In looking up at the sky during these early weeks of spring, you may very well see a flock of birds moving in unison as they migrate north. But how do these creatures fly in such a coordinated and seemingly effortless fashion?

Part of the answer lies in precise, and previously unknown, aerodynamic interactions, reports a team of mathematicians in a newly published study. Its breakthrough broadens our understanding of wildlife, including fish, who move in schools, and could have applications in transportation and energy.

“This area of research is important since animals are known to take advantage of the flows, such as of air or water, left by other members of a group to save on the energy needed to move or to reduce drag or resistance,” explains Leif Ristroph, an associate professor at New York University’s Courant Institute of Mathematical Sciences and the senior author of the paper, which appears in the journal Nature Communications. “Our work may also have applications in transportation — like efficient propulsion through air or water — and energy, such as more effectively harvesting power from wind, water currents, or waves.”

The team’s results show that the impact of aerodynamics depends on the size of the flying group — benefiting small groups and disrupting large ones.

“The aerodynamic interactions in small bird flocks help each member to hold a certain special position relative to their leading neighbor, but larger groups are disrupted by an effect that dislodges members from these positions and may cause collisions,” notes Sophie Ramananarivo, an assistant professor at École Polytechnique Paris and one of the paper’s authors.

Previously, Ristroph and his colleagues uncovered how birds move in groups — but these findings were drawn from experiments mimicking the interactions of two birds. The new Nature Communications research expanded the inquiry to account for many flyers.

To replicate the columnar formations of birds, in which they line up one directly behind the other, the researchers created mechanized flappers that act like birds’ wings. The wings were 3D-printed from plastic and driven by motors to flap in water, which replicated how air flows around bird wings during flight. This “mock flock” propelled through water and could freely arrange itself within a line or queue, as seen in a video of the experiment.

The flows affected group organization in different ways — depending on the size of the group.

For small groups of up to about four flyers, the researchers discovered an effect by which each member gets help from the aerodynamic interactions in holding its position relative to its neighbors.

“If a flyer is displaced from its position, the vortices or swirls of flow left by the leading neighbor help to push the follower back into place and hold it there,” explains Ristroph, director of NYU’s Applied Mathematics Laboratory, where the experiments were conducted. “This means the flyers can assemble into an orderly queue of regular spacing automatically and with no extra effort, since the physics does all the work.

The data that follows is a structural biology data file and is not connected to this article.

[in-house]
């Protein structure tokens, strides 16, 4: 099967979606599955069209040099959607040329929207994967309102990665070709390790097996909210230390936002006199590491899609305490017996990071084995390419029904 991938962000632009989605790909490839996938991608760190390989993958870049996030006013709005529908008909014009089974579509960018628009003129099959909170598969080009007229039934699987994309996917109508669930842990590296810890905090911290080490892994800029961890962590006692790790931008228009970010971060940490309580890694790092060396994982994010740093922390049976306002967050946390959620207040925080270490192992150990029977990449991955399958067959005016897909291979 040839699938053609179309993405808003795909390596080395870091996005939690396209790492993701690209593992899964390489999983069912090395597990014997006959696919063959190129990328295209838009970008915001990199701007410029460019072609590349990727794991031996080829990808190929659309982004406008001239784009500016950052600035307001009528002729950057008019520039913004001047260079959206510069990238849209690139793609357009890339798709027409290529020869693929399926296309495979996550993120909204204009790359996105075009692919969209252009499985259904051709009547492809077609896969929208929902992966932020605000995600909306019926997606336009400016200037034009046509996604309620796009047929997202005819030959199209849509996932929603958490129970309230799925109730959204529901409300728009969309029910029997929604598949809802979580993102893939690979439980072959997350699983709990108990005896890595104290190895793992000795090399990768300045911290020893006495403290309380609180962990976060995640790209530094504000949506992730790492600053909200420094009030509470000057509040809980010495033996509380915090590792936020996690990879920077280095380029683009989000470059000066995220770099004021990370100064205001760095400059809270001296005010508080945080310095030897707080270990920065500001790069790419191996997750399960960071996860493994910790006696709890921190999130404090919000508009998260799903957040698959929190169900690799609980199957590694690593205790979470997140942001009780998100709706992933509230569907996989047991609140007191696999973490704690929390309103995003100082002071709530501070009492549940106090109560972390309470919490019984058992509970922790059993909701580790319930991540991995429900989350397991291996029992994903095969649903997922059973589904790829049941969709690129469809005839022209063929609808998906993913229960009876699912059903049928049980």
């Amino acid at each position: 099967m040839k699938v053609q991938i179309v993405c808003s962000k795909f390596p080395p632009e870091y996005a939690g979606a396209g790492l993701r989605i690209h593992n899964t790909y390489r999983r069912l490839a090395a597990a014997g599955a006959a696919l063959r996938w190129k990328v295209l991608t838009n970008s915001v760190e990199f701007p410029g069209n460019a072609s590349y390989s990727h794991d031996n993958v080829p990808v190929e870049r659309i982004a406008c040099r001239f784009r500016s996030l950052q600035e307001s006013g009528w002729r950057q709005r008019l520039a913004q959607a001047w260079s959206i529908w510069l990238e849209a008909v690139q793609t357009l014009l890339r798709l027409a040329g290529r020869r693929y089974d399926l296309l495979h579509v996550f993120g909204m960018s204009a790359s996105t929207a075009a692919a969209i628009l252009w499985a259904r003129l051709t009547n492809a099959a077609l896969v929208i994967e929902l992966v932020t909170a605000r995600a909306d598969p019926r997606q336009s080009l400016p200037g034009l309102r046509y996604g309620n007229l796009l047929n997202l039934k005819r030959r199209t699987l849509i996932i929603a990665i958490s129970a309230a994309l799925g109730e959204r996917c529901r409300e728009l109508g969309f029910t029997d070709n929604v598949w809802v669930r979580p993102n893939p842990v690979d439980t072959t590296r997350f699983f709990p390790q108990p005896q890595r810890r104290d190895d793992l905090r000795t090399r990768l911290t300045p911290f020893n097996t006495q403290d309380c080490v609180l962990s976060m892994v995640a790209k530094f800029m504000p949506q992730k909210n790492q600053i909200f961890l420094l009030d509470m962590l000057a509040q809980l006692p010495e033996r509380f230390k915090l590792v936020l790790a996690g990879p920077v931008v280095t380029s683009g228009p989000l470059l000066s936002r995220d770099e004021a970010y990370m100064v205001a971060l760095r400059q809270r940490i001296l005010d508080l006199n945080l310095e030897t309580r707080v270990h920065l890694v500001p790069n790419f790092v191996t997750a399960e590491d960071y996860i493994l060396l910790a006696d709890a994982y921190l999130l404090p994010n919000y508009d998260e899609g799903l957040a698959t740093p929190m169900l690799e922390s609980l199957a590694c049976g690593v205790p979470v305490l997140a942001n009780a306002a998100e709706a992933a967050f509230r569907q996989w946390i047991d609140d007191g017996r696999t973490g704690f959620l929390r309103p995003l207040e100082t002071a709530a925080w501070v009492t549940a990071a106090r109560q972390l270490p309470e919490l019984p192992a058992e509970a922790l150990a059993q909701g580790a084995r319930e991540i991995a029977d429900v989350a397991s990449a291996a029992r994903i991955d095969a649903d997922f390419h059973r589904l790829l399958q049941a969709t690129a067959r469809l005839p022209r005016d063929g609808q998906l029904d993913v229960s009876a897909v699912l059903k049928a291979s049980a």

“For larger groups, however, these flow interactions cause later members to be jostled around and thrown out of position, typically causing a breakdown of the flock due to collisions among members. This means that the very long groups seen in some types of birds are not at all easy to form, and the later members likely have to constantly work to hold their positions and avoid crashing into their neighbors.”

The authors then deployed mathematical modeling to better understand the underlying forces driving the experimental results.

Here, they concluded that flow-mediated interactions between neighbors are, in effect, spring-like forces that hold each member in place — just as if the cars of a train were connected by springs.

However, these “springs” act in only one direction — a lead bird can exert force on its follower, but not vice versa — and this non-reciprocal interaction means that later members tend to resonate or oscillate wildly.

“The oscillations look like waves that jiggle the members forwards and backwards and which travel down the group and increase in intensity, causing later members to crash together,” explains Joel Newbolt, who was an NYU graduate student in physics at the time of research.

The team named these new types of waves “flonons,” which is based on the similar concept of phonons that refer to vibrational waves in systems of masses linked by springs and which are used to model the motions of atoms or molecules in crystals or other materials.

“Our findings therefore raise some interesting connections to material physics in which birds in an orderly flock are analogous to atoms in a regular crystal,” Newbolt adds.

The study’s other authors included the Courant Institute’s Nickolas Lewis, Mathilde Bleu, Jiajie Wu, and Christiana Mavroyiakoumou.

The work was supported by grants from the National Science Foundation (DMS-1847955, DMS-1646339).

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